12 Different Types of Roof Trusses (with Photos)

Trusses are a key part of many structures, and there are 12 types of them that suit different purposes. You can choose between several trusses that vary in style and purpose such as fink trusses and gambrel trusses. Whether it be hip trusses, flat trusses, or gable trusses, follow along as we explore the 12 types of roof trusses.

Types of Trusses

Over time, roof trusses have slowly taken over rafters as the most popular method for creating a roof frame, and for good reason – they’re more cost-effective, more convenient, and incredibly versatile. A roof truss is an effective tool used in the building of roofs for both residential and commercial structures.

They allow a wide array of roof styles to be built using lighter materials, all while maintaining structural integrity and strength. Due to their versatility in construction projects, there are a number of types of roof trusses that can meet the needs of practical applications and building styles.

From kingpost, double fink, and dual pitch, to Polynesian, cambered, and bowstring, the amount of roof truss types is substantial. In this guide, we’ve broken down exactly what roof trusses are, what the most common types of roof trusses are, and why they’re so advantageous.

What is a Roof Truss?

The original way to build American homes involved having a roof frame that was a “cut roof,” meaning the individual beams and rafters were cut out and installed in a standard triangular shape with vertical internal supports. Cut roofs were relatively easy to construct, though, as manufacturing technology advanced, architects discovered a better way to build roof frames – the truss.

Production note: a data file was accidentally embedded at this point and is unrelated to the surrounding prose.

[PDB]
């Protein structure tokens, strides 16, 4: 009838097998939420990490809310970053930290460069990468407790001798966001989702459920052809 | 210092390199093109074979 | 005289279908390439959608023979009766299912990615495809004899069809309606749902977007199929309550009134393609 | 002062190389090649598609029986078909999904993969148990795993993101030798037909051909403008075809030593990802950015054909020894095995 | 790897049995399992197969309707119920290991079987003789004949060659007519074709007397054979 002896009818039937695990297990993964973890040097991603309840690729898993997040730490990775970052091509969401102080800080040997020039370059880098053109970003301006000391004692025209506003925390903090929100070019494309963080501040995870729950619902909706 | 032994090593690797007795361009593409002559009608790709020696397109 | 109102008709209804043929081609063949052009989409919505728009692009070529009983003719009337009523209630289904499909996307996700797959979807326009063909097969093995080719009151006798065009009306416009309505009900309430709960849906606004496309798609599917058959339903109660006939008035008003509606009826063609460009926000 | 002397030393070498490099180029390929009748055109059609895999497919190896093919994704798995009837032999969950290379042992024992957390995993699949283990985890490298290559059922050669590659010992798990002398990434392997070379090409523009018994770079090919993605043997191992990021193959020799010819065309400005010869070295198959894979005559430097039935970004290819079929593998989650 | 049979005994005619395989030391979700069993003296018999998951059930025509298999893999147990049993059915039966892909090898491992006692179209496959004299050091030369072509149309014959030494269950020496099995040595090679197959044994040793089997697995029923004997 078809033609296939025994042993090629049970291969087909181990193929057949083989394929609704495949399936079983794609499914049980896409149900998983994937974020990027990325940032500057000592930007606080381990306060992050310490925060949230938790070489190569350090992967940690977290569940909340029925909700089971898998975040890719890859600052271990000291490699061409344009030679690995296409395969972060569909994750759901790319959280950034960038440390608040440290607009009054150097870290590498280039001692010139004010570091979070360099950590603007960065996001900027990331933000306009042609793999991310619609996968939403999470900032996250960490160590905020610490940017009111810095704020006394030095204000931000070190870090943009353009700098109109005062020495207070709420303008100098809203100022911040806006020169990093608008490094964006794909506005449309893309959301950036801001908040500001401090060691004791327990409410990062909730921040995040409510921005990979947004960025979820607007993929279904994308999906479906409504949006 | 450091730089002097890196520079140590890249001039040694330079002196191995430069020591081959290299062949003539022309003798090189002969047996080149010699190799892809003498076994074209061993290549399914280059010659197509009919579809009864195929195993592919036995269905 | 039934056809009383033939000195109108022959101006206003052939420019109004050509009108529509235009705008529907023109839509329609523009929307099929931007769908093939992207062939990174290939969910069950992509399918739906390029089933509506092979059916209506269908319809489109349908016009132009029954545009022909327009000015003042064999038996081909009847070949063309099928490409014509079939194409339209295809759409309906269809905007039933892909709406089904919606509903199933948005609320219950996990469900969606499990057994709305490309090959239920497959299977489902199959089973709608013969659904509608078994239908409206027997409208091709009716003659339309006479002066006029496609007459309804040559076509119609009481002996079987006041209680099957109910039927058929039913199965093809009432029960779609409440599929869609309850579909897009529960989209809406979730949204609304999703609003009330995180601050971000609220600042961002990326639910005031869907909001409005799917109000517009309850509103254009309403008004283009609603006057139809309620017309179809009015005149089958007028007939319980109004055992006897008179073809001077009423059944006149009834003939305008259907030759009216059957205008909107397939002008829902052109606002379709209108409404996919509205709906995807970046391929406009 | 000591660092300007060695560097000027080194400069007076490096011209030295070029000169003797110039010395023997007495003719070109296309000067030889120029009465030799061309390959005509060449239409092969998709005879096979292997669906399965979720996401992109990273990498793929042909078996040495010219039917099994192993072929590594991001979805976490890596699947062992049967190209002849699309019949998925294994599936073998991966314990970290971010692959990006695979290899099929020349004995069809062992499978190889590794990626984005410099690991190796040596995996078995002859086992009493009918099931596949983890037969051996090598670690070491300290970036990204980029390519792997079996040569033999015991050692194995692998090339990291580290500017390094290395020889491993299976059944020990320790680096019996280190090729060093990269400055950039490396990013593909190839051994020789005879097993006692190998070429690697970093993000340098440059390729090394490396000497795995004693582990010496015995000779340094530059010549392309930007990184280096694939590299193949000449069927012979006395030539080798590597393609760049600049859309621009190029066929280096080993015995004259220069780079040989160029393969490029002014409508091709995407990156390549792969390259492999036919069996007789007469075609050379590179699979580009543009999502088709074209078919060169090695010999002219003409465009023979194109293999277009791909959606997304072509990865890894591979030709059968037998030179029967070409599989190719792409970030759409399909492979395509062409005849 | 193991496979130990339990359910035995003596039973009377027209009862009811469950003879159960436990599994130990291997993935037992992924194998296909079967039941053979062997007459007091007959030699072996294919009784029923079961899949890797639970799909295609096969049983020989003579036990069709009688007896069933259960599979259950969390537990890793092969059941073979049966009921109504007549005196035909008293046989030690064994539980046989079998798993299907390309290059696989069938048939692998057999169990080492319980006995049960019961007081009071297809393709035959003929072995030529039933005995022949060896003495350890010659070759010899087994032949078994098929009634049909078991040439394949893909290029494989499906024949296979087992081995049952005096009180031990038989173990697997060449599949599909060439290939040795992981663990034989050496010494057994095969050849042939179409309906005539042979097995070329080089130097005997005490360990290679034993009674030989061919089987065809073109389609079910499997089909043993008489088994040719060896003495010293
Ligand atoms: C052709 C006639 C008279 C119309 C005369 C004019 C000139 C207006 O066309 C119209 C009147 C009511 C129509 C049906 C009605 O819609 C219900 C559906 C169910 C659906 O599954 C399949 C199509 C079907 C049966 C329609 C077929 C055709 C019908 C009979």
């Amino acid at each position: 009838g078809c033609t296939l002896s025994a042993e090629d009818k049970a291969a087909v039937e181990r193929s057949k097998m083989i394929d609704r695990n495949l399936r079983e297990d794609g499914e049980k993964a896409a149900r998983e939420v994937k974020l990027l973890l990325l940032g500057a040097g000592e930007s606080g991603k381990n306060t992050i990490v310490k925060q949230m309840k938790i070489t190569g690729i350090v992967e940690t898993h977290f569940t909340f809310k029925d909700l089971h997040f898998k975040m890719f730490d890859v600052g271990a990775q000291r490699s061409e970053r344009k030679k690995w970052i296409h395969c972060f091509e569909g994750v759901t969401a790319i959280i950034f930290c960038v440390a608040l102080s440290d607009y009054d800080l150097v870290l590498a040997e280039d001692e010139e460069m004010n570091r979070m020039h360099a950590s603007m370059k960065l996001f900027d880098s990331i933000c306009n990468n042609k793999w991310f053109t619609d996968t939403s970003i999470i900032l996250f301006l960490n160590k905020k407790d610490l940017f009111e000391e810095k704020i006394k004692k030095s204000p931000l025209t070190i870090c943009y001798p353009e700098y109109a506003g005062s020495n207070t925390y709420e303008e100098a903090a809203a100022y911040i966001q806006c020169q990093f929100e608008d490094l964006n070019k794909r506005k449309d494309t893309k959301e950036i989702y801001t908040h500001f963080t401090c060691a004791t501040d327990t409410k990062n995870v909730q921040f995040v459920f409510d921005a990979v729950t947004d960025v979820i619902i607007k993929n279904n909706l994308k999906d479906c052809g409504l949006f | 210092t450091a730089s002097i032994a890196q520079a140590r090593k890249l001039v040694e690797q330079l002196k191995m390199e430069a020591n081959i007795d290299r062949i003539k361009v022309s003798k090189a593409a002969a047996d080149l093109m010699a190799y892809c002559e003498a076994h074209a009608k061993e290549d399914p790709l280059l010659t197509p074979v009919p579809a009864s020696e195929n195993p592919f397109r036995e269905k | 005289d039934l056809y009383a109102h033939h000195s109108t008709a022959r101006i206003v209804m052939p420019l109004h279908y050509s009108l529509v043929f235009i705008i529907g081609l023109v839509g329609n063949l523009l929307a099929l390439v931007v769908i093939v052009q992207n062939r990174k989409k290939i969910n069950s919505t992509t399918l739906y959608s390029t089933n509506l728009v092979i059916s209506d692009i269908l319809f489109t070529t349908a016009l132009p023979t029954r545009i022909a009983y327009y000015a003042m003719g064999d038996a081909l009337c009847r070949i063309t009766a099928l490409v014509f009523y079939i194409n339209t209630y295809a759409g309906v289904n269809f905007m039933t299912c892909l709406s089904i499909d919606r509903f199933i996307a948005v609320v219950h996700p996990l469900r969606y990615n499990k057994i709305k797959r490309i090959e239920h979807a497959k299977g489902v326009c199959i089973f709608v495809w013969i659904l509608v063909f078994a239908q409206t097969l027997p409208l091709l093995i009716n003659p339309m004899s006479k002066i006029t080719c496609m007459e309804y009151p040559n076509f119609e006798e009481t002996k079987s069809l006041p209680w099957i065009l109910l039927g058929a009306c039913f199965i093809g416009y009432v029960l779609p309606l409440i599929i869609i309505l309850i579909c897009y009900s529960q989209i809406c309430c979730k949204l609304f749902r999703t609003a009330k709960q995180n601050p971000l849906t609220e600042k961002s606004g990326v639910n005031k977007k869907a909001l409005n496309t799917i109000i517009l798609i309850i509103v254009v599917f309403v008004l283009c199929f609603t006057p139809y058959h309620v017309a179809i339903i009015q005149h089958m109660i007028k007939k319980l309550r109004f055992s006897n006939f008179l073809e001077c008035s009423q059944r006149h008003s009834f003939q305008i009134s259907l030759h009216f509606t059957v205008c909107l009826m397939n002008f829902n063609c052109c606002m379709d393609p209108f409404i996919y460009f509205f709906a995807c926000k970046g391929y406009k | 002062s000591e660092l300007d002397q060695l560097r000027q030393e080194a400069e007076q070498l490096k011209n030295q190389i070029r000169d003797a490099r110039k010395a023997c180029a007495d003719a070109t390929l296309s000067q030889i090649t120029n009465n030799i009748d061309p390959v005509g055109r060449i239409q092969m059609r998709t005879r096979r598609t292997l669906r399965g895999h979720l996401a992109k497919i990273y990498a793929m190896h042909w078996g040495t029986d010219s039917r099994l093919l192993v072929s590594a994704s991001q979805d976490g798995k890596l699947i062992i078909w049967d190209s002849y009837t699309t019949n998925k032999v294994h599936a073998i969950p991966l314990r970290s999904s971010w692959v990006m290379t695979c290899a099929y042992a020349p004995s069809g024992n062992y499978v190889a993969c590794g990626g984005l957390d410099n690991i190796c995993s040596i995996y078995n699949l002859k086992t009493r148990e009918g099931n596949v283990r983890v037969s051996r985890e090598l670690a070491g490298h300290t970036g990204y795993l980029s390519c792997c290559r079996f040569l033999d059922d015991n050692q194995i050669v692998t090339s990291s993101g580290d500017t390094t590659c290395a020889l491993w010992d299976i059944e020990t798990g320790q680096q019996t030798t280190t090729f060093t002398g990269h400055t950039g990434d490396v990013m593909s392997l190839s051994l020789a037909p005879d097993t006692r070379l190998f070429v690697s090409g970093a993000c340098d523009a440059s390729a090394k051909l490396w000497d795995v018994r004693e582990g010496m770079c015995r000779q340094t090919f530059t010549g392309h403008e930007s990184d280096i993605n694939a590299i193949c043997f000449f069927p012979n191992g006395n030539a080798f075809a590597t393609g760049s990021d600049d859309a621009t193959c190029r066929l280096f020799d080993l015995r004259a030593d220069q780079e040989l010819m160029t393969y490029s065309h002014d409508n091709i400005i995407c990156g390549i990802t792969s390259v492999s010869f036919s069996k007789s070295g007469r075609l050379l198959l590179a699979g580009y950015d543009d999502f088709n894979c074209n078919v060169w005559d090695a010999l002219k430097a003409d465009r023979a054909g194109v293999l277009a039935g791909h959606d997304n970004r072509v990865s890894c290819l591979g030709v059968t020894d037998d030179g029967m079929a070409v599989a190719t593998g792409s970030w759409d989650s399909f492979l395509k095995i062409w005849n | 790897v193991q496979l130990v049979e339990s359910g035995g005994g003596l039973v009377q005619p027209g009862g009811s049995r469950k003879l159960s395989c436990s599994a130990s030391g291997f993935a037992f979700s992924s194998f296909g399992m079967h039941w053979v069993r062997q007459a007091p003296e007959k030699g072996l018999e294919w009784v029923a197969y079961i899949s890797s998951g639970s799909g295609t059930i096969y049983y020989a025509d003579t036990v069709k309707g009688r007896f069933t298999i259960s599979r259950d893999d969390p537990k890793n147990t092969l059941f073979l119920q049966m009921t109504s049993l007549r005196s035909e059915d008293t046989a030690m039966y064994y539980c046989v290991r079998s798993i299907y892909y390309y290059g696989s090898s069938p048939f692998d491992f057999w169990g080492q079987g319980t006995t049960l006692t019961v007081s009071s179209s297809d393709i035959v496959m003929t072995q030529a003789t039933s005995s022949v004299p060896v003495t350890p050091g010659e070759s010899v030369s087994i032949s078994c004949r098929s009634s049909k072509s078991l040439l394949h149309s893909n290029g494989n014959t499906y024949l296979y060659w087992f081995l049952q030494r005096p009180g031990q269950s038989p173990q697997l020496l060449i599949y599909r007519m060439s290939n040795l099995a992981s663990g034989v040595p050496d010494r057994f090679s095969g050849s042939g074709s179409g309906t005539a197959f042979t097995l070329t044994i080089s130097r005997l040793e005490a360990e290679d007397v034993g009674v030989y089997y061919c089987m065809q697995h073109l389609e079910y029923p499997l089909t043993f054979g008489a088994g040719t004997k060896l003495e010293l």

A trussed roof is constructed as a series of interlocking jacks, joists, and rafters. These components form a series of A-frames and result in far better support than cut roofs. Not to mention, they can be installed in one piece, often off-site, and installed fully complete.

Put simply, a roof truss is what creates the frame of the roof. In addition to supporting the overall structure of the roof, they also determine the shape of the roof and ceiling below. They are manufactured using lightweight materials, such as 2x4s, and are then shipped to the construction site.

The standard roof truss consists of three main components: the top chords, the bottom chords (I-joists or ceiling joists), and webbing (posts).

Advantages of Roof Trusses

The growing popularity of roof trusses as an alternative to rafters is due to a couple of reasons. However, the biggest reason that trusses are so popular is because they are roughly 30% cheaper than rafters. Since they are constructed out of lighter materials they are both produced and purchased in large quantities, which, in turn, lowers the price.